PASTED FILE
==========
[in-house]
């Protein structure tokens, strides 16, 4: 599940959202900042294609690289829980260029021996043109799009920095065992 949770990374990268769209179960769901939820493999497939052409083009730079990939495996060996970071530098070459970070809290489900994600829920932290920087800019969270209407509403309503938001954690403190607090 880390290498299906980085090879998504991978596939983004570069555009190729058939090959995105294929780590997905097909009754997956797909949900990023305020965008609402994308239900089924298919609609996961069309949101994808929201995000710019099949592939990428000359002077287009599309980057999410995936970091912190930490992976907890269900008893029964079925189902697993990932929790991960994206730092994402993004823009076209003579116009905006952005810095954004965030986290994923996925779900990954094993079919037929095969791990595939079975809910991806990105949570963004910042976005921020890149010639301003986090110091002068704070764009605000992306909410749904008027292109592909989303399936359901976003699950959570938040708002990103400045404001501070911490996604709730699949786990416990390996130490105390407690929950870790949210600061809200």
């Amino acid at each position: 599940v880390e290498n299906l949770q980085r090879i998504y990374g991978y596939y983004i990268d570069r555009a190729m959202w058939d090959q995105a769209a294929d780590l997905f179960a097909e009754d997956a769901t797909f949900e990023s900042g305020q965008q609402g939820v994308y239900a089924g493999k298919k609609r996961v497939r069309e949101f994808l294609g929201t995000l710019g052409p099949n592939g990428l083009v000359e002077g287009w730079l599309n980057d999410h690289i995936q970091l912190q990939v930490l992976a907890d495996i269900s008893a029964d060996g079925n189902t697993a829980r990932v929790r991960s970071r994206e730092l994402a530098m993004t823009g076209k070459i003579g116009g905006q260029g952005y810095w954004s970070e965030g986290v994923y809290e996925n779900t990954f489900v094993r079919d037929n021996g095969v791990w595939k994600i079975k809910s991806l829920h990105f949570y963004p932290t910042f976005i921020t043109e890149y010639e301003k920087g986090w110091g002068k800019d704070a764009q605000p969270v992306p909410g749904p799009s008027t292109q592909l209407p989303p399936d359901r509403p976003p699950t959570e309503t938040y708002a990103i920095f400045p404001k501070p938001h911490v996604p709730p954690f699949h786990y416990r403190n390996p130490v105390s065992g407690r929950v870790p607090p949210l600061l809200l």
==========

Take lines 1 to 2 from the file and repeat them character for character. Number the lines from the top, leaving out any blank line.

[in-house]
């Protein structure tokens, strides 16, 4: 599940959202900042294609690289829980260029021996043109799009920095065992 949770990374990268769209179960769901939820493999497939052409083009730079990939495996060996970071530098070459970070809290489900994600829920932290920087800019969270209407509403309503938001954690403190607090 880390290498299906980085090879998504991978596939983004570069555009190729058939090959995105294929780590997905097909009754997956797909949900990023305020965008609402994308239900089924298919609609996961069309949101994808929201995000710019099949592939990428000359002077287009599309980057999410995936970091912190930490992976907890269900008893029964079925189902697993990932929790991960994206730092994402993004823009076209003579116009905006952005810095954004965030986290994923996925779900990954094993079919037929095969791990595939079975809910991806990105949570963004910042976005921020890149010639301003986090110091002068704070764009605000992306909410749904008027292109592909989303399936359901976003699950959570938040708002990103400045404001501070911490996604709730699949786990416990390996130490105390407690929950870790949210600061809200």